The effects of Xanax slow down thinking capabilities and other brain processes. When abused, it can cause delayed reactions, confusion, forgetfulness, irritability, blurred vision, and fatigue.
XANAX ADDICTION AND WITHDRAWAL
Despite the different ways this drug has proven to be helpful for certain conditions, Xanax is also a very addictive substance that can cause dangerous complications to an individual’s health when abused. Medical professionals are often responsible when prescribing the medication, but they might not be aware of drug abuser warning signs that occur outside their office.
People abusing Xanax for its pleasurable effects might do so casually, but consistently taking high doses can quickly make them chemically dependent. As someone becomes dependent on Xanax, they may begin to experience symptoms of withdrawal, such as:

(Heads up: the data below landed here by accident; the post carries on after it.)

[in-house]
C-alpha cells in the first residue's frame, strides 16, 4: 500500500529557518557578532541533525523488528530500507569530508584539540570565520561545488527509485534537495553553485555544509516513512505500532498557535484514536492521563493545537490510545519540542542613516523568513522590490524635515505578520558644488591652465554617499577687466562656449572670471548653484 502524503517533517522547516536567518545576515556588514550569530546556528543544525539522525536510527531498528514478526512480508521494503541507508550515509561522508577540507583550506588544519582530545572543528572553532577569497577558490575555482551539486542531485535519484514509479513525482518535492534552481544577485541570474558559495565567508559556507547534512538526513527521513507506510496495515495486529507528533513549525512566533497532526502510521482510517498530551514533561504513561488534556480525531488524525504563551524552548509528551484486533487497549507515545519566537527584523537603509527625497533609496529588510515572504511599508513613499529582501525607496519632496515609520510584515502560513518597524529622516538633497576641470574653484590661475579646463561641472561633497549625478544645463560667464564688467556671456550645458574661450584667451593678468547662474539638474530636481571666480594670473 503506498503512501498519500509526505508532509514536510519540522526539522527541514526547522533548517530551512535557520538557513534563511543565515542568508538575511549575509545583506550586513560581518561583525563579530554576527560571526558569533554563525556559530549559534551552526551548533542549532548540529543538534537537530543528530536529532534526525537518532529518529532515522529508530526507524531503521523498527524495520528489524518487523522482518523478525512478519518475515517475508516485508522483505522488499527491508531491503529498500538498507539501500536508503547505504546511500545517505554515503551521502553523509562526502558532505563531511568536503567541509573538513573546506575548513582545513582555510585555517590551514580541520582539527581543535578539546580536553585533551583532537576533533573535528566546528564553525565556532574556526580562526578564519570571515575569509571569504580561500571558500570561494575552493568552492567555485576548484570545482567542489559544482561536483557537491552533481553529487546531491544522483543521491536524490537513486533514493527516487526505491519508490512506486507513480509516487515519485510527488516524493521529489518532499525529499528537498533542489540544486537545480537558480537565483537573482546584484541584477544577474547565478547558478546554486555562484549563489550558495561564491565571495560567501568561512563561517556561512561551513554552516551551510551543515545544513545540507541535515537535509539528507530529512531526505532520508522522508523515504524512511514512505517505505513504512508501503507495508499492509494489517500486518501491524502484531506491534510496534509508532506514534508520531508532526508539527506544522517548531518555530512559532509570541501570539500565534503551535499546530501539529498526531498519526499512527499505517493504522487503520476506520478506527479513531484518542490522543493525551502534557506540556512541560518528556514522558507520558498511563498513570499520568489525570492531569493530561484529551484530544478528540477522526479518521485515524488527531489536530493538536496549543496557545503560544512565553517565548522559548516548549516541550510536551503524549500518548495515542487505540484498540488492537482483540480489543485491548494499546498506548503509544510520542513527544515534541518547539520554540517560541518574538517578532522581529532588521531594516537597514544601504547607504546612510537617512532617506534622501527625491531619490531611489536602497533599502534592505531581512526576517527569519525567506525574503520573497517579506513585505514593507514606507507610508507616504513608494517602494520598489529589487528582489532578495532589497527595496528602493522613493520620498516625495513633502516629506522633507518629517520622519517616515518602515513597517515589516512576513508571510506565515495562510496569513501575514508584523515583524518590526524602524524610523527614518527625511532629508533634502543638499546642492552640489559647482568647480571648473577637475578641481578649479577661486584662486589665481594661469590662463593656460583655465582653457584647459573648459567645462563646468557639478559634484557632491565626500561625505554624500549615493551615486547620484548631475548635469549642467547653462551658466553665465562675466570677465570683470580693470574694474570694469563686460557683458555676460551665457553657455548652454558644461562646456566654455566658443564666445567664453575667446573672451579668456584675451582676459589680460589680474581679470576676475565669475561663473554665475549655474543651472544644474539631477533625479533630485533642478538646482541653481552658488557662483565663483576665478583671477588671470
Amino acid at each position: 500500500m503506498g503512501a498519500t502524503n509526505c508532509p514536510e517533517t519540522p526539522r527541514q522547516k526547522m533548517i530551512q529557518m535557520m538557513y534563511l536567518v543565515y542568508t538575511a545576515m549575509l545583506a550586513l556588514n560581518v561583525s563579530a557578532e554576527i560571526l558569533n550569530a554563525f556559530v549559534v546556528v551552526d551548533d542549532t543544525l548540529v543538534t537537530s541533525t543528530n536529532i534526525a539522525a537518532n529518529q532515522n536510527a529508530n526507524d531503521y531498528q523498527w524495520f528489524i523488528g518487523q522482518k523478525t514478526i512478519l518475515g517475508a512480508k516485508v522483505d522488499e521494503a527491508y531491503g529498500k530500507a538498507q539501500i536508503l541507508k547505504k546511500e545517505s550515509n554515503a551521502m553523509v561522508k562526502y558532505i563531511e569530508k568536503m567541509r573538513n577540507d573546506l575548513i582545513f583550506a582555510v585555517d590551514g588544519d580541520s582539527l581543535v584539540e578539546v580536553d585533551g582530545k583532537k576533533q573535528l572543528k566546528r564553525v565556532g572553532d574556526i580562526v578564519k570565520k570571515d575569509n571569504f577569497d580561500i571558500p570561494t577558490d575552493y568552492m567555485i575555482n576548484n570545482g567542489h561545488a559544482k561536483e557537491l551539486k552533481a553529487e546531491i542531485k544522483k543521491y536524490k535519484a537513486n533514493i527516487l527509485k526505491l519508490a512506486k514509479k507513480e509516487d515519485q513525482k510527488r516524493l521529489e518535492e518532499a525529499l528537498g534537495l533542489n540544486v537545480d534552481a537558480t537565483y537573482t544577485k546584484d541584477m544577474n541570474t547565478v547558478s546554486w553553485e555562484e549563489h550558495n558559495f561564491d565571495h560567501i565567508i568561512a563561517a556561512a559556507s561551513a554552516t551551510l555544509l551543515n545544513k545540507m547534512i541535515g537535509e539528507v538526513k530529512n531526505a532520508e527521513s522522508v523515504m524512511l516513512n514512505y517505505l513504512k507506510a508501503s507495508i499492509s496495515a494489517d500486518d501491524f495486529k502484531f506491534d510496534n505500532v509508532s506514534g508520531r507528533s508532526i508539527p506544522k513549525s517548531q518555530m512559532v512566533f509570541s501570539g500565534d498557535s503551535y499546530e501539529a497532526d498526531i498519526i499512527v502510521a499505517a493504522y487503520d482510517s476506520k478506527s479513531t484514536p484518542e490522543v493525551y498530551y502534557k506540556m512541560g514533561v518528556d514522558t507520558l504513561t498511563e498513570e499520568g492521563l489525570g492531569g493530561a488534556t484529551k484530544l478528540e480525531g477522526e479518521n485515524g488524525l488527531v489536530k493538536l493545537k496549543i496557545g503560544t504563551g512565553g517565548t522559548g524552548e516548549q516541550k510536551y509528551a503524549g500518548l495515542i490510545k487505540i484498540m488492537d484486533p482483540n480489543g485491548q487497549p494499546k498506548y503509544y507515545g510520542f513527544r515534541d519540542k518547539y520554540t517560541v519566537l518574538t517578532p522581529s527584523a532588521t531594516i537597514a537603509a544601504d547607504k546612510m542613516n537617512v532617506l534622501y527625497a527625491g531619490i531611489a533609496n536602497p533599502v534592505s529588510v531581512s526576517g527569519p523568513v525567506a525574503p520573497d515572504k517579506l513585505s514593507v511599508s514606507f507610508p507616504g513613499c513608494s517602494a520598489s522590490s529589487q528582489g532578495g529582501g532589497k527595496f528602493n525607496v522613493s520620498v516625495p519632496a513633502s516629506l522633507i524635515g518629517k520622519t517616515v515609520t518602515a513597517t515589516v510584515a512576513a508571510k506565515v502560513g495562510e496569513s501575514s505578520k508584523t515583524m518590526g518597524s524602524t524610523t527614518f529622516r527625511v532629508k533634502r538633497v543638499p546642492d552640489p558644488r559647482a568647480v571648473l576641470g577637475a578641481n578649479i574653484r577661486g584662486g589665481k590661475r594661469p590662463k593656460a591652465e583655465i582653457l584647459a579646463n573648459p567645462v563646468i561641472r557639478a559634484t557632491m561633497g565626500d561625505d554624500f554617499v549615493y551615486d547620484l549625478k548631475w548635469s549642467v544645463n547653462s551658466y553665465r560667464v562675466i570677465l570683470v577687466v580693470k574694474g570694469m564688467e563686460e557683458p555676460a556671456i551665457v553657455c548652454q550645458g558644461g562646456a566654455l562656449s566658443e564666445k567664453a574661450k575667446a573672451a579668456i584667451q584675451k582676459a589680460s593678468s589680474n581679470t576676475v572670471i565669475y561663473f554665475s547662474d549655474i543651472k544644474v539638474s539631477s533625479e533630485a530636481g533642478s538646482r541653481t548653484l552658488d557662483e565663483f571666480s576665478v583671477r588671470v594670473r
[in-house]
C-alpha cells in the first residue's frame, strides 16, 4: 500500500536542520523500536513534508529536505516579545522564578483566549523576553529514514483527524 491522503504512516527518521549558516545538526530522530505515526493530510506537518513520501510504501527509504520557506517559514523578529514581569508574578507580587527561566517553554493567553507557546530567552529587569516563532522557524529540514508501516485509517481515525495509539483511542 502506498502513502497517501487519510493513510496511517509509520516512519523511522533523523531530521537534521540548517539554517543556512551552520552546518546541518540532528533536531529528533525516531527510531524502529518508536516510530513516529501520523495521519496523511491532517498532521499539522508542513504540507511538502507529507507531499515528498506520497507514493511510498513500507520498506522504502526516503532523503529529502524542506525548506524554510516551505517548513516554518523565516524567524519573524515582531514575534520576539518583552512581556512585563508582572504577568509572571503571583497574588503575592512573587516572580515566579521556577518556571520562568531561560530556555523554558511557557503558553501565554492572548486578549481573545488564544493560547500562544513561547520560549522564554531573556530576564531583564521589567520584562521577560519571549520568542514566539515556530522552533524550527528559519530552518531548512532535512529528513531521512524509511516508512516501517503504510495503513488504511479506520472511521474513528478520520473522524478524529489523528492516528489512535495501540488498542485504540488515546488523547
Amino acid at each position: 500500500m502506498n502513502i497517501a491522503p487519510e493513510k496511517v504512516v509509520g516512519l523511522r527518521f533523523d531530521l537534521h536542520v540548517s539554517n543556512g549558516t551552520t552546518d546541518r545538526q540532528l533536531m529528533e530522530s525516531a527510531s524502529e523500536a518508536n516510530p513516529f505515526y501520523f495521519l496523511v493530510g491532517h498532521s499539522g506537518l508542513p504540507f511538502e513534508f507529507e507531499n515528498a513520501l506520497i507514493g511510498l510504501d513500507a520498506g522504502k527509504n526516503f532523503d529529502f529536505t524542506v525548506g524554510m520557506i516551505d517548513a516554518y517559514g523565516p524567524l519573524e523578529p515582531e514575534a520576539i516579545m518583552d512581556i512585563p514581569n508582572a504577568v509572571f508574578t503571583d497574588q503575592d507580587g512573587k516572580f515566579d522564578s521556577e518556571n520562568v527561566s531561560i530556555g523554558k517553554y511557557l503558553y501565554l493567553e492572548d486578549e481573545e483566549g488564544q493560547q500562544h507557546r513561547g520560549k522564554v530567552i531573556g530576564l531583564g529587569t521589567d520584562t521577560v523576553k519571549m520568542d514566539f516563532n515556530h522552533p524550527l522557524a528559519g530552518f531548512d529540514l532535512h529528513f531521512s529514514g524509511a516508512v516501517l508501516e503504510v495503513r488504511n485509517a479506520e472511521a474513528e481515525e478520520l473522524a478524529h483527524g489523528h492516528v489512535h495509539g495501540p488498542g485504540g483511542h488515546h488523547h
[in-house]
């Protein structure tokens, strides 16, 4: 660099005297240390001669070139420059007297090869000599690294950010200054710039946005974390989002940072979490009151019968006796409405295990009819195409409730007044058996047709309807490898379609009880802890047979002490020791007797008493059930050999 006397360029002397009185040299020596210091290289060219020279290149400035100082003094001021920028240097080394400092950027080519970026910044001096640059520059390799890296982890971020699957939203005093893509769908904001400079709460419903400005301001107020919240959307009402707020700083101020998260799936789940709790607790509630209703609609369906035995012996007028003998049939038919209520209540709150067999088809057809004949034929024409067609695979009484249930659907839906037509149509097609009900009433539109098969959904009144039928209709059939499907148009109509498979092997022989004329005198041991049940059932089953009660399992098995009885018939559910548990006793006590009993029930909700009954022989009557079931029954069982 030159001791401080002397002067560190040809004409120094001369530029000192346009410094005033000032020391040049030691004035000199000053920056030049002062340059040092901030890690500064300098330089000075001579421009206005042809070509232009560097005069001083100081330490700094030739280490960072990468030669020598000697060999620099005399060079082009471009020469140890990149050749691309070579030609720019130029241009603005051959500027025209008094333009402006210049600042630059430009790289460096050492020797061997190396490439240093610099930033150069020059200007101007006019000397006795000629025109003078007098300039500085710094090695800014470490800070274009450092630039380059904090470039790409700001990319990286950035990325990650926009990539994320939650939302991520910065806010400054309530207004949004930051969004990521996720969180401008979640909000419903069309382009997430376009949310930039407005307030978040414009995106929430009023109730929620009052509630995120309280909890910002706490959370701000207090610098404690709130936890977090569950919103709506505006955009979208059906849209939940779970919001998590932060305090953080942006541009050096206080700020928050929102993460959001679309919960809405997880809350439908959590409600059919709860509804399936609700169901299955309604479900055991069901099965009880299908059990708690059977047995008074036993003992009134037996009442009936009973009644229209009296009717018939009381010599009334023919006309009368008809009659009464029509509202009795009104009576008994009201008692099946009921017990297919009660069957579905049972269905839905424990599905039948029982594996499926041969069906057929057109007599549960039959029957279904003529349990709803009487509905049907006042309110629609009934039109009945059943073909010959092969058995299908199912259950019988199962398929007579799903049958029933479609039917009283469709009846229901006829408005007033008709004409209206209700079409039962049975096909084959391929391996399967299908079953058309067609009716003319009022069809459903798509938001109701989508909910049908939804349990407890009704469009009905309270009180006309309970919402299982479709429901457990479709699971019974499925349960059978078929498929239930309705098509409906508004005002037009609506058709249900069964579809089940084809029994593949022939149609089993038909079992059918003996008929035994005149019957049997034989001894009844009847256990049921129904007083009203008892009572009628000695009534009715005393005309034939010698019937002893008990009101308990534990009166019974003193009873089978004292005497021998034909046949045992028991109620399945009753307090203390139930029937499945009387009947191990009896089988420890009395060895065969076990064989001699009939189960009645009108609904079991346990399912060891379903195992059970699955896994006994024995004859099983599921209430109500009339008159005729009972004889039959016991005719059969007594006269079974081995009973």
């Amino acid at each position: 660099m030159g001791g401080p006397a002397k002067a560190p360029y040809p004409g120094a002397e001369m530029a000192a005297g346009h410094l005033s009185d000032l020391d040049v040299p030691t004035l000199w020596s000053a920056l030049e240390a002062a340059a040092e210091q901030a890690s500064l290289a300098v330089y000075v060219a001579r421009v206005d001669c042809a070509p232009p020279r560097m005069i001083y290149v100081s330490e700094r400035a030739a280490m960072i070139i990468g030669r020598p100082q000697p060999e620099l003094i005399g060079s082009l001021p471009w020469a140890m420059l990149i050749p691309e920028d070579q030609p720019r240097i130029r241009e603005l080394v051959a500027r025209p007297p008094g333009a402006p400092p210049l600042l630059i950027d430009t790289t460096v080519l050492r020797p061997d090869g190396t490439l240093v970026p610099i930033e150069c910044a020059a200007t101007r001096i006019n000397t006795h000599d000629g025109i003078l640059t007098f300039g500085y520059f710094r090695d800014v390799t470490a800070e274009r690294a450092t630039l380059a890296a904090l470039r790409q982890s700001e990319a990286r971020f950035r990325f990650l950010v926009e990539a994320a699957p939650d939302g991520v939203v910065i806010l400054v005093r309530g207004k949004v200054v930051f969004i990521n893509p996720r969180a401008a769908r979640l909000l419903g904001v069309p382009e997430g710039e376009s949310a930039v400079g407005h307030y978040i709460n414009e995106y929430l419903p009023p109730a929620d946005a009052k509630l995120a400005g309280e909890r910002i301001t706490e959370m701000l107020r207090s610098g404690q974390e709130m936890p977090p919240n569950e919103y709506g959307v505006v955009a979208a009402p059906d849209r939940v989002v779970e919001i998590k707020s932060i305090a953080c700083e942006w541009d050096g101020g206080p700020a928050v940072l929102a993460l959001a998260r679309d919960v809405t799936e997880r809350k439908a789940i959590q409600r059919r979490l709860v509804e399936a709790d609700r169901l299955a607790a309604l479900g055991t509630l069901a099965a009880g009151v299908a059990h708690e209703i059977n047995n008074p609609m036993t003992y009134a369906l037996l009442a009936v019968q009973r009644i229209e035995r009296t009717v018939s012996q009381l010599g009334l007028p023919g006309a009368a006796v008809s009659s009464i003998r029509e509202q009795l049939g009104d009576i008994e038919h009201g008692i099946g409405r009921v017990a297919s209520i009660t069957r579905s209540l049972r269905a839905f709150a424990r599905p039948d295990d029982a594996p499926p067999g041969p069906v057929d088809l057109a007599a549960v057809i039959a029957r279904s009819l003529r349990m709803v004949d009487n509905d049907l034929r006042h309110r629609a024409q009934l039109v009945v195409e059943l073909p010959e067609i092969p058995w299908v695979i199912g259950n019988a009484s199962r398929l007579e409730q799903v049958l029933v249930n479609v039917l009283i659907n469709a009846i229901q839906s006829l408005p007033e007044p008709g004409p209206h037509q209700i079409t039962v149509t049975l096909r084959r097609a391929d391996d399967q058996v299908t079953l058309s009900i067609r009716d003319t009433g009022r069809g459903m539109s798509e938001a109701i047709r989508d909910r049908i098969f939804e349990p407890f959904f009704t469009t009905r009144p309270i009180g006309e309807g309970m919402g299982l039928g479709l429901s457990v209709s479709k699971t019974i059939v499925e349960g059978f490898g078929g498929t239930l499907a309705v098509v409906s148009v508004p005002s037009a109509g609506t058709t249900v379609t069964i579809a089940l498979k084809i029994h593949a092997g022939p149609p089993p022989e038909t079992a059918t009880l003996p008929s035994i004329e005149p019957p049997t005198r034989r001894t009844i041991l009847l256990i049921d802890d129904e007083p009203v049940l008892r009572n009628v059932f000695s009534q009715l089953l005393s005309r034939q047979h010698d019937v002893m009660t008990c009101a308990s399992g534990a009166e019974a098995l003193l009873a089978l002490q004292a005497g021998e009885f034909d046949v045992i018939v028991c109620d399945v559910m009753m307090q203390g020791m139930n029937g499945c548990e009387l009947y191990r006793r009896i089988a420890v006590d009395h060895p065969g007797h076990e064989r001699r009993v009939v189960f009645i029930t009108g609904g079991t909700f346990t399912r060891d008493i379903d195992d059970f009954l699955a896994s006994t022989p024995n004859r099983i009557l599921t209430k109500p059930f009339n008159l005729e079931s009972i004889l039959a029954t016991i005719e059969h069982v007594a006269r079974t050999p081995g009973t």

- Anxiety and panic attacks
- Rapid breathing
- Increased heart rate and blood pressure
- Nausea, vomiting, and dehydration
- Cognition and memory problems
- Muscle spasms, aches, and hypertension
- Psychosis and agitation
- Suicidal thoughts
This considered, it’s essential to understand that when a person decides to stop taking Xanax, they might not want to quit “cold turkey.” When a benzo addict halts all use at once, these symptoms can become extreme. In these cases, Xanax should be tapered for safety.
The duration of withdrawal from benzos depends on the varying length of the effects. Withdrawal from Xanax can start as early as 6 hours after administration. Other popular benzos like Valium or Klonopin might take 24 hours until their withdrawals begin.